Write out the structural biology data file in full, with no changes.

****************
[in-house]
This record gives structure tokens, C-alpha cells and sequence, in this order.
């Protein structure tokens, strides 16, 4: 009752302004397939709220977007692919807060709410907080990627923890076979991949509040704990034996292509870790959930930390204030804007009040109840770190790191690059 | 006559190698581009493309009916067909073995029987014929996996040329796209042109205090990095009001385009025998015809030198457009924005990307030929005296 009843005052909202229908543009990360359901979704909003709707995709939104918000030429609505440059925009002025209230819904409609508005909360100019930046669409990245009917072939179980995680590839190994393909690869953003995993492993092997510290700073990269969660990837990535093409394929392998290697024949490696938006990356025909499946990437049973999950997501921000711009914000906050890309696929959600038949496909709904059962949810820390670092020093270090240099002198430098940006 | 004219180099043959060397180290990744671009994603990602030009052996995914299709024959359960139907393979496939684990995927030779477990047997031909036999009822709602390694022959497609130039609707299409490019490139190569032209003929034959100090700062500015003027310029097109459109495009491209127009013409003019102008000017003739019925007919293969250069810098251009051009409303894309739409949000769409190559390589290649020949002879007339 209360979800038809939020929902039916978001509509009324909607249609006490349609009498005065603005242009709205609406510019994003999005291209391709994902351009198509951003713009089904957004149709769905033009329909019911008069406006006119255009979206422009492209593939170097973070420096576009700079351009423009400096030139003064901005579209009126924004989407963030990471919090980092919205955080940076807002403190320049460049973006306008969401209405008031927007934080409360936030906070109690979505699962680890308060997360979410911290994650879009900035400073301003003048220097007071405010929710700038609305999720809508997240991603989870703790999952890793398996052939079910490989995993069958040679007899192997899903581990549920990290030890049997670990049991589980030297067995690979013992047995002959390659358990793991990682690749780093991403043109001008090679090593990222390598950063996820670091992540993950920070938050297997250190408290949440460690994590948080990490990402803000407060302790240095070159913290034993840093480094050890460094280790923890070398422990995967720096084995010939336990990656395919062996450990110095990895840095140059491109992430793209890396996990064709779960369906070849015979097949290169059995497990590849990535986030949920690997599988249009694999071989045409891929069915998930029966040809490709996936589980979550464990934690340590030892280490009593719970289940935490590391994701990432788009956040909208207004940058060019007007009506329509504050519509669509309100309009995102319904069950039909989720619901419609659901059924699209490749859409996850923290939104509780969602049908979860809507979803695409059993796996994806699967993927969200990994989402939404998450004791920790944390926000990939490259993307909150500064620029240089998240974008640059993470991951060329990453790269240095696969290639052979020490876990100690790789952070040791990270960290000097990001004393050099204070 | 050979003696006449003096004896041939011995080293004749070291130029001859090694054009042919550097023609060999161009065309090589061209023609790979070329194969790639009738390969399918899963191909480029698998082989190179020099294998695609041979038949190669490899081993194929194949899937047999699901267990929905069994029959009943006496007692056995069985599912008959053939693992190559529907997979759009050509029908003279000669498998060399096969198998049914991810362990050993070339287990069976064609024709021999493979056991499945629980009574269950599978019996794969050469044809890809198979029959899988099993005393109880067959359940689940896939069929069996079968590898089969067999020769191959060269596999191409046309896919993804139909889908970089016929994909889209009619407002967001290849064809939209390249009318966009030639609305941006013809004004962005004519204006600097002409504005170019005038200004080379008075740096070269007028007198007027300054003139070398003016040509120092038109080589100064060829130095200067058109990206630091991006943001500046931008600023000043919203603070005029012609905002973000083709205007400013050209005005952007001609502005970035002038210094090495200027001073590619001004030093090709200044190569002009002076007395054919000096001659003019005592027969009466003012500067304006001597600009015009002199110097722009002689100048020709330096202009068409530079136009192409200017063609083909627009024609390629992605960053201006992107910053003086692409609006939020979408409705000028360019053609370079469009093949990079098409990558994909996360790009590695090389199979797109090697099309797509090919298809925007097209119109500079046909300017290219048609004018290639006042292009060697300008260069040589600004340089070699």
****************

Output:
[in-house]
This record gives structure tokens, C-alpha cells and sequence, in this order.
């Protein structure tokens, strides 16, 4: 009752302004397939709220977007692919807060709410907080990627923890076979991949509040704990034996292509870790959930930390204030804007009040109840770190790191690059 | 006559190698581009493309009916067909073995029987014929996996040329796209042109205090990095009001385009025998015809030198457009924005990307030929005296 009843005052909202229908543009990360359901979704909003709707995709939104918000030429609505440059925009002025209230819904409609508005909360100019930046669409990245009917072939179980995680590839190994393909690869953003995993492993092997510290700073990269969660990837990535093409394929392998290697024949490696938006990356025909499946990437049973999950997501921000711009914000906050890309696929959600038949496909709904059962949810820390670092020093270090240099002198430098940006 | 004219180099043959060397180290990744671009994603990602030009052996995914299709024959359960139907393979496939684990995927030779477990047997031909036999009822709602390694022959497609130039609707299409490019490139190569032209003929034959100090700062500015003027310029097109459109495009491209127009013409003019102008000017003739019925007919293969250069810098251009051009409303894309739409949000769409190559390589290649020949002879007339 209360979800038809939020929902039916978001509509009324909607249609006490349609009498005065603005242009709205609406510019994003999005291209391709994902351009198509951003713009089904957004149709769905033009329909019911008069406006006119255009979206422009492209593939170097973070420096576009700079351009423009400096030139003064901005579209009126924004989407963030990471919090980092919205955080940076807002403190320049460049973006306008969401209405008031927007934080409360936030906070109690979505699962680890308060997360979410911290994650879009900035400073301003003048220097007071405010929710700038609305999720809508997240991603989870703790999952890793398996052939079910490989995993069958040679007899192997899903581990549920990290030890049997670990049991589980030297067995690979013992047995002959390659358990793991990682690749780093991403043109001008090679090593990222390598950063996820670091992540993950920070938050297997250190408290949440460690994590948080990490990402803000407060302790240095070159913290034993840093480094050890460094280790923890070398422990995967720096084995010939336990990656395919062996450990110095990895840095140059491109992430793209890396996990064709779960369906070849015979097949290169059995497990590849990535986030949920690997599988249009694999071989045409891929069915998930029966040809490709996936589980979550464990934690340590030892280490009593719970289940935490590391994701990432788009956040909208207004940058060019007007009506329509504050519509669509309100309009995102319904069950039909989720619901419609659901059924699209490749859409996850923290939104509780969602049908979860809507979803695409059993796996994806699967993927969200990994989402939404998450004791920790944390926000990939490259993307909150500064620029240089998240974008640059993470991951060329990453790269240095696969290639052979020490876990100690790789952070040791990270960290000097990001004393050099204070 | 050979003696006449003096004896041939011995080293004749070291130029001859090694054009042919550097023609060999161009065309090589061209023609790979070329194969790639009738390969399918899963191909480029698998082989190179020099294998695609041979038949190669490899081993194929194949899937047999699901267990929905069994029959009943006496007692056995069985599912008959053939693992190559529907997979759009050509029908003279000669498998060399096969198998049914991810362990050993070339287990069976064609024709021999493979056991499945629980009574269950599978019996794969050469044809890809198979029959899988099993005393109880067959359940689940896939069929069996079968590898089969067999020769191959060269596999191409046309896919993804139909889908970089016929994909889209009619407002967001290849064809939209390249009318966009030639609305941006013809004004962005004519204006600097002409504005170019005038200004080379008075740096070269007028007198007027300054003139070398003016040509120092038109080589100064060829130095200067058109990206630091991006943001500046931008600023000043919203603070005029012609905002973000083709205007400013050209005005952007001609502005970035002038210094090495200027001073590619001004030093090709200044190569002009002076007395054919000096001659003019005592027969009466003012500067304006001597600009015009002199110097722009002689100048020709330096202009068409530079136009192409200017063609083909627009024609390629992605960053201006992107910053003086692409609006939020979408409705000028360019053609370079469009093949990079098409990558994909996360790009590695090389199979797109090697099309797509090919298809925007097209119109500079046909300017290219048609004018290639006042292009060697300008260069040589600004340089070699």